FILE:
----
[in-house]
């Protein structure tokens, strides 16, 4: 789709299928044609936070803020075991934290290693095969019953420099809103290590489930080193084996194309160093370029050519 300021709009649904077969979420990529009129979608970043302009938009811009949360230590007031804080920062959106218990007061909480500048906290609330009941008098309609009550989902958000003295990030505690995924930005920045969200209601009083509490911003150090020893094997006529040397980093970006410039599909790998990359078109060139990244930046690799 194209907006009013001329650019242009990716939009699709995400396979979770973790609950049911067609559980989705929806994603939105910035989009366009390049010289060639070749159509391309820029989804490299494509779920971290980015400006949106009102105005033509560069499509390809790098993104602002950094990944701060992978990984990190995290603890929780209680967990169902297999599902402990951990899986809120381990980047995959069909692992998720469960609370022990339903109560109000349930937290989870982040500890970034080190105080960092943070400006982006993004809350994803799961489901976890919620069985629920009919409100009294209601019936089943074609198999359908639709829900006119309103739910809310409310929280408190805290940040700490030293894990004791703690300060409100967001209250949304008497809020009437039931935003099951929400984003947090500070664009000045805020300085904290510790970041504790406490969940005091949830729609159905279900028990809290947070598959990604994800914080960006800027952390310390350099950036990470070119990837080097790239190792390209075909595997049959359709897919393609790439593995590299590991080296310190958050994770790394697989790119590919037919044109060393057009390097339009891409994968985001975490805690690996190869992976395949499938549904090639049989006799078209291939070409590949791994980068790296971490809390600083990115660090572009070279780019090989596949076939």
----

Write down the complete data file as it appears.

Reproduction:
[in-house]
């Protein structure tokens, strides 16, 4: 789709299928044609936070803020075991934290290693095969019953420099809103290590489930080193084996194309160093370029050519 300021709009649904077969979420990529009129979608970043302009938009811009949360230590007031804080920062959106218990007061909480500048906290609330009941008098309609009550989902958000003295990030505690995924930005920045969200209601009083509490911003150090020893094997006529040397980093970006410039599909790998990359078109060139990244930046690799 194209907006009013001329650019242009990716939009699709995400396979979770973790609950049911067609559980989705929806994603939105910035989009366009390049010289060639070749159509391309820029989804490299494509779920971290980015400006949106009102105005033509560069499509390809790098993104602002950094990944701060992978990984990190995290603890929780209680967990169902297999599902402990951990899986809120381990980047995959069909692992998720469960609370022990339903109560109000349930937290989870982040500890970034080190105080960092943070400006982006993004809350994803799961489901976890919620069985629920009919409100009294209601019936089943074609198999359908639709829900006119309103739910809310409310929280408190805290940040700490030293894990004791703690300060409100967001209250949304008497809020009437039931935003099951929400984003947090500070664009000045805020300085904290510790970041504790406490969940005091949830729609159905279900028990809290947070598959990604994800914080960006800027952390310390350099950036990470070119990837080097790239190792390209075909595997049959359709897919393609790439593995590299590991080296310190958050994770790394697989790119590919037919044109060393057009390097339009891409994968985001975490805690690996190869992976395949499938549904090639049989006799078209291939070409590949791994980068790296971490809390600083990115660090572009070279780019090989596949076939």